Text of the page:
/ 17 November 2023

Justice delayed is justice denied: The sorry state of South Africa’s crime and justice system

Thabo Bester2
The escape of a convicted criminal of Bester's profile should serve as a wake-up call, urging us to address systemic weaknesses and demand accountability from those responsible for maintaining the safety and well-being of our communities. (Frikkie Kapp/Gallo Images via Getty Images)

In South Africa, crime and justice are critical focal points demanding immediate attention and transformative action. These challenges transcend mere statistics; they are deeply ingrained in the fabric of our society, representing a call for justice, equality and the safeguarding of fundamental human rights.

First, we must urgently spotlight the alarming rise in hate crimes against the LGBTQIA+ community. The increasing violence, discrimination and fatal attacks underscore the persistence of entrenched prejudices. 

Recently, authorities arrested seven individuals in Johannesburg in connection with a kidnapping ring linked to 87 cases involving LGBTQIA+ individuals who they lured using the Grindr app. The group was caught after kidnapping an 18-year-old man from Wits University who was found tied up at a hostel in Johannesburg. 

This highlights the inherent risks faced by the LGBTQIA+ community, where members encounter disproportionately high levels of violence and discrimination.

This is further evidenced by two cases in the Vaal where, within a year, two lesbians were murdered simply for being who they were — and their families are still seeking justice. 

Nomvula Chenene disappeared on 10 December last year after leaving her home with a friend, while Queen Mthembu went missing on 11 June 11. Weeks later, their bodies were discovered — one underneath a shack and the other in an open field — in disturbing conditions. 

The lack of successful prosecutions against hate crimes, coupled with the slow wheels of justice, does nothing to alleviate the prevailing societal attitudes that fuel such violence.

Another pressing concern that demands our collective attention is the protracted delay in decriminalising sex work. South Africa is shackled by outdated, colonial laws, necessitating the urgent recognition and protection of the rights of sex workers. 

The prevailing hostile environment, fuelled by criminalisation, perpetuates violence and harassment, leaving sex workers exposed and devoid of adequate protection. Moreover, existing prohibitions on renting premises for sex work and organising further marginalise sex workers within society.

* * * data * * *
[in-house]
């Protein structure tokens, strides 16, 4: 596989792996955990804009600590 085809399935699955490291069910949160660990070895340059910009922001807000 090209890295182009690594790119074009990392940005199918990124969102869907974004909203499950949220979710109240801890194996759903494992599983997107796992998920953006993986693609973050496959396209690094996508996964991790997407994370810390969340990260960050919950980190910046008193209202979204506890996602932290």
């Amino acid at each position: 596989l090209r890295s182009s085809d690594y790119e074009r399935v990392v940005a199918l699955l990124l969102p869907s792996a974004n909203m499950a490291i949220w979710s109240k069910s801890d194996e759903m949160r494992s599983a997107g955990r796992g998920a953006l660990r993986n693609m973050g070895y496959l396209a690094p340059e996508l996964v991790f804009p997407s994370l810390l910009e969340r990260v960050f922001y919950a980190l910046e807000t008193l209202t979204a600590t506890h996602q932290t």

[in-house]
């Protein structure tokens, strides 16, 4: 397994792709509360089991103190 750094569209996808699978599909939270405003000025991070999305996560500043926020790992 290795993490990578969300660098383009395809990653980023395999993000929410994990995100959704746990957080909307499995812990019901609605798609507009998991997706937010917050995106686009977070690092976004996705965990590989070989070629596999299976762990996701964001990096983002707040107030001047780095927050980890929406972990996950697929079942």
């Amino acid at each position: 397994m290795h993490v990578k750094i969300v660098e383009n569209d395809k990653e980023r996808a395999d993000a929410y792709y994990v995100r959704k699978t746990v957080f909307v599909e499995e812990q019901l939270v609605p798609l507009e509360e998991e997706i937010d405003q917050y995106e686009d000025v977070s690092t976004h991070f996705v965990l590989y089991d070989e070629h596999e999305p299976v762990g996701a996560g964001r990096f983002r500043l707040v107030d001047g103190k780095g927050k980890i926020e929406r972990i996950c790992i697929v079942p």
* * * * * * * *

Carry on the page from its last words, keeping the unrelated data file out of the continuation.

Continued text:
The Decriminalisation of Sex Work Bill, proposed in February this year, after years of advocacy, was withdrawn for revisions in May and has yet to be reintroduced. This further postpones the rights of sex workers who confront an alarming rate of abuse from the police, clients and communities.

Likewise, gender-based violence, a pervasive and deeply entrenched issue, continues to afflict South Africa with perturbing rates of domestic abuse, sexual assault and femicide. The frequency at which women are assaulted and killed in this country is intolerable, and the absence of sufficient protection and safety leaves many women reluctant to report their perpetrators, fearing an increased risk of harm when they choose to leave. 

The police appear to be present only to re-traumatise these women because they don’t believe them or further harassment, emphasising the urgent need for a justice system that is swift, effective and attuned to the distinctive challenges faced by survivors of gender-based violence. 

Statistically, about 150 women report being raped to the police in South Africa daily. Out of these reports, fewer than 30 cases will be prosecuted, and no more than 10 will result in a conviction. This translates to an overall conviction rate of 4% to 8% of reported cases. 

On the 14 November 2023, the supreme court heard an appeal after the Eastern Cape high court overturned the guilty verdict of Loyiso Coko who was convicted of rape in the regional magistrate’s court. The justification given was that because the girlfriend of the accused consented to certain acts of intimacy, she implied she wanted to be penetrated by the defendant. This ruling showed a wilful misunderstanding of the concept of consent, one of the many problems facing our courts.